Hong Kong’s first chief executive Tung Chee-hwa has publicly called on protesters to end demonstrations and go home. Tung said the protests have damaged the economy, and said it was not how Hong Kong would achieve democracy. CCTV America’s Zhu Dan reports.
Former Hong Kong chief Tung Chee-hwa urges protesters to go homeHong Kong’s first chief executive Tung Chee-hwa has publicly called on protesters to end demonstrations and go home. Tung said the protests have damaged the economy, and said it was not how Hong Kong would achieve democracy. CCTV America’s Zhu Dan reports.
Tung led Hong Kong’s first government after the handover in 1997. He said he has witnessed changes in the city and also lived overseas for many years. He also said Hong Kong is already a very democratic society.
“What you want is public nomination to achieve democracy. But my young friends, do you know that many democratic countries in the West don’t have public nominations at all? There is no single international standard on democracy,” Tung said. “Without public nomination, our Hong Kong can achieve full democracy as well, and that is through the universal suffrage that will take place in 2017.”
Tung added local hotel bookings plunged 20-30 percent while overall credit card spending dropped by 20-30 percent.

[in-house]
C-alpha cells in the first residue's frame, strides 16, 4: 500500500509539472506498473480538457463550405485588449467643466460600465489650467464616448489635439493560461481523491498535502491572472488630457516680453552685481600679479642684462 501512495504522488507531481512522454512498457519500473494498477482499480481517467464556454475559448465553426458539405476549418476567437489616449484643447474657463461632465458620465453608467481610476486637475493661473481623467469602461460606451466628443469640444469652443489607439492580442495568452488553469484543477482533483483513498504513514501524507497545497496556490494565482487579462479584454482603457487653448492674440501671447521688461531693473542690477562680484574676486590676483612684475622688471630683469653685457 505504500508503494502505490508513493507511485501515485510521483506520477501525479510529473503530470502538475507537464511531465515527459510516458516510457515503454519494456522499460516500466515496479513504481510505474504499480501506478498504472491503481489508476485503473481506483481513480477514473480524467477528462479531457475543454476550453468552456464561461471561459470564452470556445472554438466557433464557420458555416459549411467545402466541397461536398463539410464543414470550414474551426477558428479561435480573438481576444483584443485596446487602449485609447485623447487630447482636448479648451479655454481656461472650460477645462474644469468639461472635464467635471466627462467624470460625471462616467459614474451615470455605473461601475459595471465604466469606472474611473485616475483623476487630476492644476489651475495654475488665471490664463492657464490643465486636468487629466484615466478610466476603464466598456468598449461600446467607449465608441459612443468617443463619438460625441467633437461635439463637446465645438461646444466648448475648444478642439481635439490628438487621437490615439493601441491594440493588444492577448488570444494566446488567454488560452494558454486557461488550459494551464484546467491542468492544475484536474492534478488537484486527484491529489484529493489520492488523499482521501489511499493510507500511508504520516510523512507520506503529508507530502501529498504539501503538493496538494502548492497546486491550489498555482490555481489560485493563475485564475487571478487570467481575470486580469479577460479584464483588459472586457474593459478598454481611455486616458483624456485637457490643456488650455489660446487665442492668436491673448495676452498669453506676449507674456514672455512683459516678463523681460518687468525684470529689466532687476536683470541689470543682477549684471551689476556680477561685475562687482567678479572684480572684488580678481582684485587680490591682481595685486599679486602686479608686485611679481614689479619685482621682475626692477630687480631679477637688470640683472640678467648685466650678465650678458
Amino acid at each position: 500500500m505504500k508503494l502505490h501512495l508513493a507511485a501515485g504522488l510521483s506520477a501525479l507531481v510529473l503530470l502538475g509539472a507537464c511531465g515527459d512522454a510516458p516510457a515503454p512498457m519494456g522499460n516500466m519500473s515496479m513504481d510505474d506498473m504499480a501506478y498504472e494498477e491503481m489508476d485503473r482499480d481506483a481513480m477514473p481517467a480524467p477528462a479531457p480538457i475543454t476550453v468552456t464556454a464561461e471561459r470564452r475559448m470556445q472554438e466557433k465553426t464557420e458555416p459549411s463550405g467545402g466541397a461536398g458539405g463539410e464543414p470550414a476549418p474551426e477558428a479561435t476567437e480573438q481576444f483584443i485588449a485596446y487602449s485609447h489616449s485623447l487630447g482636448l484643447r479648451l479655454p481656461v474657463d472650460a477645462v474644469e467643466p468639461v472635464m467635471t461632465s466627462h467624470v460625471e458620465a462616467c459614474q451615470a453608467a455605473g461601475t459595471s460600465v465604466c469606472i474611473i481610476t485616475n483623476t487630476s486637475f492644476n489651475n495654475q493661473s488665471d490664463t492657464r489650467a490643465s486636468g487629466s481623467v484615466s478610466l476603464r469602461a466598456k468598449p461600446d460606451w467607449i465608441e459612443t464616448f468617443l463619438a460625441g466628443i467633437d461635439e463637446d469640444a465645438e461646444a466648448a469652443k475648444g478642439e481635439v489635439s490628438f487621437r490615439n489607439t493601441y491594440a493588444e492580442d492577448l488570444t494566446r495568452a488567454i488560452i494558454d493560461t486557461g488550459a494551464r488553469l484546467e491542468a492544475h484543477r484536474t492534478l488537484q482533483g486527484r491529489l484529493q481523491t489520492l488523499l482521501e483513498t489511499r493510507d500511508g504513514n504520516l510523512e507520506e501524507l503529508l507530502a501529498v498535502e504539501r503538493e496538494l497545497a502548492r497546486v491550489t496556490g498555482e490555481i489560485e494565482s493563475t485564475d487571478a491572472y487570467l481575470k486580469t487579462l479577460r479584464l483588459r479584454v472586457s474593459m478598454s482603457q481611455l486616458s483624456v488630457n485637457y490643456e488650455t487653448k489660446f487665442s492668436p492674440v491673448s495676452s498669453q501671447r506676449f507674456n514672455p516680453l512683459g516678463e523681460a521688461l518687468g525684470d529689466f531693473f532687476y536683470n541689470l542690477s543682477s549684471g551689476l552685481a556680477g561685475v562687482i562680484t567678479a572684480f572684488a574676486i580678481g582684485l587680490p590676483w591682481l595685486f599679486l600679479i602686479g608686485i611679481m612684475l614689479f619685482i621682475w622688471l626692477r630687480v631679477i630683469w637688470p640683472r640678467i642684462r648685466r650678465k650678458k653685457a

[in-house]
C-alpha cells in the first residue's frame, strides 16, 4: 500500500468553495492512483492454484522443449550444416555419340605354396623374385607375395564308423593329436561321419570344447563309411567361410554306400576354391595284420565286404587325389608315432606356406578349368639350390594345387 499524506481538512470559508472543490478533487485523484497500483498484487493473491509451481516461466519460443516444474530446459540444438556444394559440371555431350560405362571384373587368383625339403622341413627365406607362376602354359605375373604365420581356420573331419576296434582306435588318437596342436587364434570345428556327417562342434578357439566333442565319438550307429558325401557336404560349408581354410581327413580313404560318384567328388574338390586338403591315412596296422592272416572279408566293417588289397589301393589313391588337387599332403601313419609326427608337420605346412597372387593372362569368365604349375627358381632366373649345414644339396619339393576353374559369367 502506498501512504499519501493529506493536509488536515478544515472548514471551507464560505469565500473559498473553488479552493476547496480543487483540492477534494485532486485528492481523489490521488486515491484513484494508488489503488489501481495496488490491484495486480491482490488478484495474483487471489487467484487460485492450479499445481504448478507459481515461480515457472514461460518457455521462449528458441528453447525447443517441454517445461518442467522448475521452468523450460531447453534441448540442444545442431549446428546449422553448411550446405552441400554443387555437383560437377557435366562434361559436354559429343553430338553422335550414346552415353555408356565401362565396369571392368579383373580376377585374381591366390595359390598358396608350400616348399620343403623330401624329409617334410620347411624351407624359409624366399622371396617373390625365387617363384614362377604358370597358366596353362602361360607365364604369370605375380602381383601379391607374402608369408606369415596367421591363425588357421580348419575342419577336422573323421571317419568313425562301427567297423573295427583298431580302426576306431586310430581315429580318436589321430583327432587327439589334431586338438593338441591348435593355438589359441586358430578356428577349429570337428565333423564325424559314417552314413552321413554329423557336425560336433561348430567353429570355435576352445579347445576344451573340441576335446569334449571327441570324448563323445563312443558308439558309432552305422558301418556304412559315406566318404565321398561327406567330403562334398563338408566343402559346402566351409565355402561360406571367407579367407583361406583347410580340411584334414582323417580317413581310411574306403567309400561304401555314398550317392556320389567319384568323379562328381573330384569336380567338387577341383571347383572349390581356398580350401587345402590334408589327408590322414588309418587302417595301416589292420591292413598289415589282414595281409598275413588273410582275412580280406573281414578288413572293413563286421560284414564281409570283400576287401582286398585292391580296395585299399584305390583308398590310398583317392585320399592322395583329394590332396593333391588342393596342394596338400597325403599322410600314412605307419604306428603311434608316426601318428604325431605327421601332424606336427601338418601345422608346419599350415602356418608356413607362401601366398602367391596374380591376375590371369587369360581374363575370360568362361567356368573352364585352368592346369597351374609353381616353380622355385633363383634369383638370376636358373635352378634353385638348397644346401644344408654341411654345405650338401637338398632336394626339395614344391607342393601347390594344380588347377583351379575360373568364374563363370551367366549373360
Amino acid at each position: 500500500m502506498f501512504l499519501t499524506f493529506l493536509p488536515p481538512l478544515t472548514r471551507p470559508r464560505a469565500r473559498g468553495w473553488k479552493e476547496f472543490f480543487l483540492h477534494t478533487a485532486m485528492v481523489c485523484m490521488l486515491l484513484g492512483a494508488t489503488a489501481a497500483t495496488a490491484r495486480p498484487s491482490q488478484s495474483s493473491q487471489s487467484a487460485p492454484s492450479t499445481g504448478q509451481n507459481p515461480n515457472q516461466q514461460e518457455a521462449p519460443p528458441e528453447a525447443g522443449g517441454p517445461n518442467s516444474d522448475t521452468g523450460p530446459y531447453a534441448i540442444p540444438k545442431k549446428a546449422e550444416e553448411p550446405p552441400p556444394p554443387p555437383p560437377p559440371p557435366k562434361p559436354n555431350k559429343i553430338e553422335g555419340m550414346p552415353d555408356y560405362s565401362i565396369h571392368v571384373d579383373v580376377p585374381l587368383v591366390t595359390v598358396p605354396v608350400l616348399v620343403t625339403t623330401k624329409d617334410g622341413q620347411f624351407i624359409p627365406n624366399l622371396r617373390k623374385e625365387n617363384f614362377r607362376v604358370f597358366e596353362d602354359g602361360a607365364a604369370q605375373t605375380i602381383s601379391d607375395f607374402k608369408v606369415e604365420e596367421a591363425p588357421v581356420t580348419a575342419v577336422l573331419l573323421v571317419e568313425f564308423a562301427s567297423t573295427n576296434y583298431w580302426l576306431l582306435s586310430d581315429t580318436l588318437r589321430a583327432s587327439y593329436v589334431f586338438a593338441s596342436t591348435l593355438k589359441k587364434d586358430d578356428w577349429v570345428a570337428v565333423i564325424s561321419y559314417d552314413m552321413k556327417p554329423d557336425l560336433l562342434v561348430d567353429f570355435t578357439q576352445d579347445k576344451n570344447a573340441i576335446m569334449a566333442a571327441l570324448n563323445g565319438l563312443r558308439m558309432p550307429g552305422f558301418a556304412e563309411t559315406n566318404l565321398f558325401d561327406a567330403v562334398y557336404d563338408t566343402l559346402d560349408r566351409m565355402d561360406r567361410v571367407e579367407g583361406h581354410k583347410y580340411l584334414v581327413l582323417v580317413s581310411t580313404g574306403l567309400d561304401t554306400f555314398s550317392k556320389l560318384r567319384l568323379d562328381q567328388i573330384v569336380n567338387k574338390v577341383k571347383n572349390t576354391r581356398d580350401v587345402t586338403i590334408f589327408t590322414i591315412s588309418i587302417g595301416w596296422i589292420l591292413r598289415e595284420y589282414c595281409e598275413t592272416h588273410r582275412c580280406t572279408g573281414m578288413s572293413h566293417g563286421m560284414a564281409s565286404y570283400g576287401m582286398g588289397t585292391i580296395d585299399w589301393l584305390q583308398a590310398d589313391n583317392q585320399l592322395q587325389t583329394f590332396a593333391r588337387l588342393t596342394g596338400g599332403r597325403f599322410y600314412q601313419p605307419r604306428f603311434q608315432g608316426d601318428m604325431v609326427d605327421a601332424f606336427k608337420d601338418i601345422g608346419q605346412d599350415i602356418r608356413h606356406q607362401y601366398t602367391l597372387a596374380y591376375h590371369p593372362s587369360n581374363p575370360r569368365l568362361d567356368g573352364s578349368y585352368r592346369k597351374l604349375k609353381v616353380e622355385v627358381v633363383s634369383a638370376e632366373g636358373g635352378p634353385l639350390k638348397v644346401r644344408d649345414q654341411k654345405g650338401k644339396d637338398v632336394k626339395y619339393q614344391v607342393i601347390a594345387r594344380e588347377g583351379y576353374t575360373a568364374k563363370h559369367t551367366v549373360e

He also said that there was evidence of foreign involvement in the protests.
“Papers and studies from overseas which have been sent around the world also highlight how much foreign involvement there has been in Hong Kong. This is a cause for concern,” he said.
Tung rejected rumors of Mainland China’s central government using military force to disperse the protests, saying it was up to the Hong Kong police to handle the issue.
Finally, Tung said he was glad that student leaders and government officials started talks on Tuesday, and said he hoped the dialogue would continue.
Protestors remain in Hong Kong’s Mong Kok despite injunction to vacate
The Hong Kong High Court’s temporary injunction order that bars protesters from occupying Mong Kok expired on Friday. Little progress has been made in getting traffic cleared, as protesters are defying the order and continue to occupy the streets. CCTV America’s Han Peng reports.
Protestors remain in Hong Kong's Mong Kok despite injunction to vacateThe Hong Kong High Court's temporary injunction order that bars protesters from occupying Mong Kok expired on Friday. Little progress has been made in getting traffic cleared, as protesters are defying the order and continue to occupy the streets. CCTV America's Han Peng reports.
Hong Kong District Councilor Maggie Chan Man-ki appeared in Mong Kok and read the injunction order out loud to the crowd of protestors amidst a downpour of rain. She stressed that they were breaking the law.
As she read the injunction without the protection of an umbrella, the piece of paper it was printed on broke apart in her hands, and protestors cheered, viewing it as a sign of victory.
Man-ki tried again with a plastic folder covering a new piece of paper and said that the protesters who remained or attempted to remove barricades would be held in contempt of court.
Both supporters of the protest and their opponents have rallied huge crowds and scuffles have taken place. Police have even had to intervene.
There were also reports that protesters in Mong Kok were hit with bags containing feces and oil thrown from tall buildings nearby.
The High Court is now discussing whether to extend the expired order, while also calling for protesters to evacuate.